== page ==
1  
I HATED paredit when I first started using emacs. But once I understood what it was doing for me, (emacswiki.org/emacs/PareditCheatsheet) I not can't live without it. –  Matthew Boston Apr 11 '12 at 18:35
    
I selected the other answer as I am a vim user, but +1 for paredit –  Jim Jeffries Apr 12 '12 at 12:51

In addition to having an editor that supports brace matching, you can also try to make your code less nested. I believe that your function could be rewritten as:

(defn rep [coll n] (mapcat (partial repeat n) coll))

Of course this is more of an art (craft) than science, but some pointers (in random order):

  • Problems on 4clojure and their solutions by top users (visible after solving particular problems) - I believe that Chris Houser is there under the handle chouser
  • Speaking of CH - "The Joy of Clojure" is a very useful read
  • Browsing docs on clojure.core - there are a lot of useful functions there
  • -> and ->> threading macros are very useful for flattening nested code
  • stackoverflow - some of the brightest and most helpful people in the world answer questions there ;-)
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Thanks for the tips! I've been solving each 4clojure problem a couple of times where possible, at least once with recursion and at least once with out. This was just an example with a lot of brackets. Yours tips above will no doubt be very useful though –  Jim Jeffries Apr 11 '12 at 12:42

I cannot echo strongly enough how valuable it is to use paredit, or some similar feature in another editor. It frees you from caring at all about parens - they always match themselves up perfectly, and tedious, error-prone editing tasks like "change (foo (bar x) y) into (foo (bar x y))" become a single keystroke. For a week or so paredit will frustrate you beyond belief as it prevents you from doing things manually, but once you learn the automatic ways of handling parens, you will never be able to go back.

I recently heard someone say, and I think it's roughly accurate, that writing lisp without paredit is like writing java without auto-complete (possible, but not very pleasant).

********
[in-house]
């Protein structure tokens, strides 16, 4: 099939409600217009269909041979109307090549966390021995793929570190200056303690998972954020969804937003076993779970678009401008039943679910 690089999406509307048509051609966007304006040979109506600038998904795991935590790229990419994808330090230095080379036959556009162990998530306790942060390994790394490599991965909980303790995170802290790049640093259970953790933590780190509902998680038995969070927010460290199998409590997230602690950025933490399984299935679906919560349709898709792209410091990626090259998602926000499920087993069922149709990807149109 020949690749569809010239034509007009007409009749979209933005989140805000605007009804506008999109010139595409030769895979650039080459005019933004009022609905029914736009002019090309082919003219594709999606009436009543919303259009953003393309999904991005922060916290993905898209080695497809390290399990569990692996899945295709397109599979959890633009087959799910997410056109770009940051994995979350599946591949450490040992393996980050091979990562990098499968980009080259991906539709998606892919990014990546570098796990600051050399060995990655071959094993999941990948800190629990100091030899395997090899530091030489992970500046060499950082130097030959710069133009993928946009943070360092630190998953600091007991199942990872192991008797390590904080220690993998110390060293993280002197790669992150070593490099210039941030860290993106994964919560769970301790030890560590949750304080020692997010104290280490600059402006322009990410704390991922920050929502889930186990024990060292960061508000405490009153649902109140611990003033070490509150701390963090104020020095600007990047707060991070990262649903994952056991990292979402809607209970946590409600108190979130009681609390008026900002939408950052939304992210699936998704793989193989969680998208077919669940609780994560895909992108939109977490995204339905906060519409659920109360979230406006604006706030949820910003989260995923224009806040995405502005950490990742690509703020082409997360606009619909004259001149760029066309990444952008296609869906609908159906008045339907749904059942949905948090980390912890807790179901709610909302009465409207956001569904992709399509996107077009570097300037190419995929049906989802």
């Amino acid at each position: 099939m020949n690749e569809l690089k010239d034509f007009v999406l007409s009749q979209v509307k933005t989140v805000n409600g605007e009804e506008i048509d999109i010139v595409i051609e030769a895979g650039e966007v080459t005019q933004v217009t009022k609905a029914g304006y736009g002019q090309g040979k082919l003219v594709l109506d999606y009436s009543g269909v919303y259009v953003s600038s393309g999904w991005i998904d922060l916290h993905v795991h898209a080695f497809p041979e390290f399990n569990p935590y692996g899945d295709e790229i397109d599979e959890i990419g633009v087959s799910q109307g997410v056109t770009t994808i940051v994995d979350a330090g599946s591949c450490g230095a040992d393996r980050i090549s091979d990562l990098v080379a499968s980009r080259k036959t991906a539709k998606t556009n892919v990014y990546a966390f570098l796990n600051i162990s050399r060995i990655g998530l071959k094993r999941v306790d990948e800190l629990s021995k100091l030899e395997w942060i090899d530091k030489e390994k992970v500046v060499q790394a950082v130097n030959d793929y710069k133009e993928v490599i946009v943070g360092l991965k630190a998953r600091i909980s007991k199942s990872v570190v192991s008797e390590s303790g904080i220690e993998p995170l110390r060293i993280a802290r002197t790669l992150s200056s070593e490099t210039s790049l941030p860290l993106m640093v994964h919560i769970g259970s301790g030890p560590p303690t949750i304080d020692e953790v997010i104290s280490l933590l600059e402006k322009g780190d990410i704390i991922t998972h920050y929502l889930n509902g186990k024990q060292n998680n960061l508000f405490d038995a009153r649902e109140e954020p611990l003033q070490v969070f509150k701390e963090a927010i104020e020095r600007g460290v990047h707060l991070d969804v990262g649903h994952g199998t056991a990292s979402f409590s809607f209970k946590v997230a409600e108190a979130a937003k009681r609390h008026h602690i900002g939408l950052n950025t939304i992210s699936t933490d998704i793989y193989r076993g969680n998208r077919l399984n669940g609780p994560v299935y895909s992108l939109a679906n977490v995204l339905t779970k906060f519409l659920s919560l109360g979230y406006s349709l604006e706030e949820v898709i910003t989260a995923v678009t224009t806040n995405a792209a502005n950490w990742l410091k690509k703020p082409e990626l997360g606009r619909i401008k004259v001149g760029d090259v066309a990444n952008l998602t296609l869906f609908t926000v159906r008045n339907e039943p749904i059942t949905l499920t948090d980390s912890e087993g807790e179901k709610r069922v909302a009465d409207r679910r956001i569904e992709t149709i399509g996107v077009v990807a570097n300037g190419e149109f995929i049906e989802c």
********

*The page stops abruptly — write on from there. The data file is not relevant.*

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(fn rep 
  ([lst n]
    (rep lst n nil))
  ([lst n acc]
    (if-let [s (seq lst)]
      (recur (rest s) n (concat acc (repeat n (first s))))
      acc)))

that's more readable, i think. note that:

  • you should use recur when tail recursing
  • you should test with seq - see http://clojure.org/lazy
  • repeat can take a count
  • concat will drop nil, which saves repeating yourself
  • you don't need to start a new line for every open paren

as for the parens - your editor/ide should take care of that. i am typing blind here, so forgive me if it's wrong...

[Rafał Dowgird's code is shorter; i am learning too...]

[updated:] after re-reading the "lazy" link, i think i have been handling lazy sequences incorrectly,

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Thanks for the tips I'll take them into account in future. –  Jim Jeffries Apr 11 '12 at 12:38

I'm not sure you can avoid all the brackets. However, what I've seen Lispers do is use an editor with paren matching/highlight and maybe even rainbow brackets: http://emacs-fu.blogspot.com/2011/05/toward-balanced-and-colorful-delimiters.html

Frankly, these are the kind of features that would be useful for non-Lisp editors too :)